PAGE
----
Bring broth to a simmer in a large Dutch oven or other heavy pot. Meanwhile, tear flesh of chilis into a few pieces, letting seeds fall out. Transfer to a blender. Add hot broth and cover blender; let sit until chiles are softened, 25–30 minutes. Blend on high speed until smooth, about 1 minute; set aside.
Heat 2 Tbsp. oil in same pot over medium-high. Season turkey all over with salt. Add half of turkey to pot and smash down with a wooden spoon to flatten against surface of pot and break into smaller clumps. Cook, undisturbed, until underside is browned, top side is no longer pink, and most of the liquid is cooked off, 8–10 minutes. Using a slotted spoon, transfer to a plate. Repeat with another 2 Tbsp. oil and remaining turkey.
Heat remaining 2 Tbsp. oil in same pot over medium. Add onions and garlic; season with salt and stir to combine. Cover pot and cook, stirring occasionally, until onions are translucent, very soft, and starting to brown around the edges, 10–12 minutes. Add cumin and oregano and cook, stirring frequently, until fragrant and sizzling, about 1 minute. Add tomato paste and cook, stirring to coat vegetables, until paste darkens slightly, about 1 minute. Add cider, cinnamon, and bay leaves and scrape up any brown bits stuck to bottom of pot (if you’re not using cider, skip this step and increase water in next step to 5 cups). Bring to a lively simmer and cook, stirring occasionally, until liquid is mostly reduced, about 5 minutes.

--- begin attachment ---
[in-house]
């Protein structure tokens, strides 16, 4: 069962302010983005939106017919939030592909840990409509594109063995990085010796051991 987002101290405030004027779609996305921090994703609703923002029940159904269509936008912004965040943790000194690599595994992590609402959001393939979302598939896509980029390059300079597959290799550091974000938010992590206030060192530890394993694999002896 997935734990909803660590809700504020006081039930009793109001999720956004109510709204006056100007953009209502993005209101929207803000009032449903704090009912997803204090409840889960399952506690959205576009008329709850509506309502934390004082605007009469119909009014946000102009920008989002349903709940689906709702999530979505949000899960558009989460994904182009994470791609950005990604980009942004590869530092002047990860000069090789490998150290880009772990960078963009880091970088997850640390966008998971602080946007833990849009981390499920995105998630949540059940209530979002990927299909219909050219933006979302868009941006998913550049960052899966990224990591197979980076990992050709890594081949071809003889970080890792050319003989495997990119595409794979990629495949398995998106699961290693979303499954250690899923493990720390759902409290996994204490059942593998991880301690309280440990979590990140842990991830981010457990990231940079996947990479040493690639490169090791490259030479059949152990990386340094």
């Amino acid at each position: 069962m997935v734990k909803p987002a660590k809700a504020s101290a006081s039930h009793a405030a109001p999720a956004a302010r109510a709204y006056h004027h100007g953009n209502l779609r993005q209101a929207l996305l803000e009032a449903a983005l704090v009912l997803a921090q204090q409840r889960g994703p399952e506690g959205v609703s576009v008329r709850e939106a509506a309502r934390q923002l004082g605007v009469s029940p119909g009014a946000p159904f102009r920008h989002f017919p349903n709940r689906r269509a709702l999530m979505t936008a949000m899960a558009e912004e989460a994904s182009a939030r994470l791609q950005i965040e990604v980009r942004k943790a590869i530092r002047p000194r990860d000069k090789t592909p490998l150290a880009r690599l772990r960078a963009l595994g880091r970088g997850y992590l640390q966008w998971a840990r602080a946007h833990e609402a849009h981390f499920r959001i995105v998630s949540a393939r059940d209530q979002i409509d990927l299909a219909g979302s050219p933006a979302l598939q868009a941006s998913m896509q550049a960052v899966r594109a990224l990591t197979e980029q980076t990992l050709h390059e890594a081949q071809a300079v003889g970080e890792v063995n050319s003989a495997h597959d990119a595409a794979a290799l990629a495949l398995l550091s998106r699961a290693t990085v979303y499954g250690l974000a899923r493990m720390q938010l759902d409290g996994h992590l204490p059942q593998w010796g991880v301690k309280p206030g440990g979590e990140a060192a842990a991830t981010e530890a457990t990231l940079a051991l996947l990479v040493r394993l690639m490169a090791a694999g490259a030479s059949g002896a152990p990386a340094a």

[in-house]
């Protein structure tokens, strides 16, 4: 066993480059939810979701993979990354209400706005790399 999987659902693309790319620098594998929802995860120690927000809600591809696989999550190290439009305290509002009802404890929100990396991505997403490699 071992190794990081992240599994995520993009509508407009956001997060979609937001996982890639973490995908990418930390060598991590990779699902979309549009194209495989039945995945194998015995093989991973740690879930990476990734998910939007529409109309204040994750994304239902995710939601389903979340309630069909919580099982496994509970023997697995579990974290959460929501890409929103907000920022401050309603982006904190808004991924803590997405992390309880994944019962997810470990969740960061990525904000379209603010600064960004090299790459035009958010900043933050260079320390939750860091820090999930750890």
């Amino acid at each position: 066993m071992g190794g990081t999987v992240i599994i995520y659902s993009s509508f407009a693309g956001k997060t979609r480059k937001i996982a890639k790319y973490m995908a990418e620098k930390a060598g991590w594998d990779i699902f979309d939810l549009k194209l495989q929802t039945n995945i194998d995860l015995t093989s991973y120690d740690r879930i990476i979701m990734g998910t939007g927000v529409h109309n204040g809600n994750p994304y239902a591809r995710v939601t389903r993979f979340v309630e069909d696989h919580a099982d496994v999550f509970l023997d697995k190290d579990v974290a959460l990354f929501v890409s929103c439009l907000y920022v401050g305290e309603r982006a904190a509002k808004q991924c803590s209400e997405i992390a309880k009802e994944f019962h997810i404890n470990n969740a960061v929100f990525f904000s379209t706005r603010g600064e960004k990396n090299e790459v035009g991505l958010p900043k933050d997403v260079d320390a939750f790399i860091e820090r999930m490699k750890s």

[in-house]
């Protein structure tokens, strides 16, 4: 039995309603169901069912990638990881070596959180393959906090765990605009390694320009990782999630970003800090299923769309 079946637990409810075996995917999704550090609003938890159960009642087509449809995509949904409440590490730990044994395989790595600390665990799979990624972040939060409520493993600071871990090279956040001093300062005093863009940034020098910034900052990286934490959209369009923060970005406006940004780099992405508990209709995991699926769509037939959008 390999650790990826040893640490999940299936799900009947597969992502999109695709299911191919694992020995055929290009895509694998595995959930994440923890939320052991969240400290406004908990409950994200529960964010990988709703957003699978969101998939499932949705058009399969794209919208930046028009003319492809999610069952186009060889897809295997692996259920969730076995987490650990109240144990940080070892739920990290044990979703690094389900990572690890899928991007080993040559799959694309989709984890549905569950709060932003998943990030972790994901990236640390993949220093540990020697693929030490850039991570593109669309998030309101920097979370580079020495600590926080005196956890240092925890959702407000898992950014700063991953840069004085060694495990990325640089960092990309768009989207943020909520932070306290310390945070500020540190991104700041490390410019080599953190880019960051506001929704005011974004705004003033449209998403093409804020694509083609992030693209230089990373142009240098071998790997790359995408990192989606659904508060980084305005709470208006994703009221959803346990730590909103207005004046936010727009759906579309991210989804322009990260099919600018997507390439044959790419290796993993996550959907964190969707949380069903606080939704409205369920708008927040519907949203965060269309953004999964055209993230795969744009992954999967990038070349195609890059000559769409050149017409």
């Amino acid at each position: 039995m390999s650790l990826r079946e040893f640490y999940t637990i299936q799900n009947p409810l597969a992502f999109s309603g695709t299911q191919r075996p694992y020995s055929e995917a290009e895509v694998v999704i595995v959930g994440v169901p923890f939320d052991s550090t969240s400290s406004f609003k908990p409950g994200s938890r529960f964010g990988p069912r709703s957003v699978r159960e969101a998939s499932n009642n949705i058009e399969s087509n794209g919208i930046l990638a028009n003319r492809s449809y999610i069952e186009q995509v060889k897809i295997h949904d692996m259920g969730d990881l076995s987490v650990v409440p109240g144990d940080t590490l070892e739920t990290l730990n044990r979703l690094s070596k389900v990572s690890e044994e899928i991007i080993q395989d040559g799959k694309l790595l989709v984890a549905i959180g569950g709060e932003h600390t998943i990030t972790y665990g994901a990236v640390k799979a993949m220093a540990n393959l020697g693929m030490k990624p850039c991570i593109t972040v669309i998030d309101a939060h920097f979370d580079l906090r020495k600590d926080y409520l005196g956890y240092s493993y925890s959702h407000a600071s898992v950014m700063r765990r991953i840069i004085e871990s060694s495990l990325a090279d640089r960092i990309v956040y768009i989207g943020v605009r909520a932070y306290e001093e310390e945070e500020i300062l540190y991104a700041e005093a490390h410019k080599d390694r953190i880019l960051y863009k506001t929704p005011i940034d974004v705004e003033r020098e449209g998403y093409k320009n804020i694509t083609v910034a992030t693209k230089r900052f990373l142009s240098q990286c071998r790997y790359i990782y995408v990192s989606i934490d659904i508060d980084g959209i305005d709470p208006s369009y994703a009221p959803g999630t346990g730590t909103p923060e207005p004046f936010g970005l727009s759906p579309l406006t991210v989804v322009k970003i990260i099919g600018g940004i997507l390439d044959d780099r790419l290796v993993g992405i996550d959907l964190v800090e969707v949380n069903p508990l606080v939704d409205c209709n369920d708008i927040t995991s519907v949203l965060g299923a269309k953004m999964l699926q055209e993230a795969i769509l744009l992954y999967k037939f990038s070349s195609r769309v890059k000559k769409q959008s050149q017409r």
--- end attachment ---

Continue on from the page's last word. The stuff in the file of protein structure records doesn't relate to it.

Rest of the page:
Add reserved chile purée, beans, and maple syrup. Season with salt. Bring to a boil, reduce heat to medium-low, and gently simmer, partially covered and stirring occasionally, until liquid is thickened and very flavorful, about 1 hour. Add turkey and simmer until flavors have melded, about 30 minutes longer.
Meanwhile, stir yogurt, lime juice, and cilantro in a small bowl to combine. Season to taste with salt.
Taste chili and season with salt and pepper if needed. Divide chili among bowls. Top with a dollop of yogurt-lime sauce and some broken tostadas.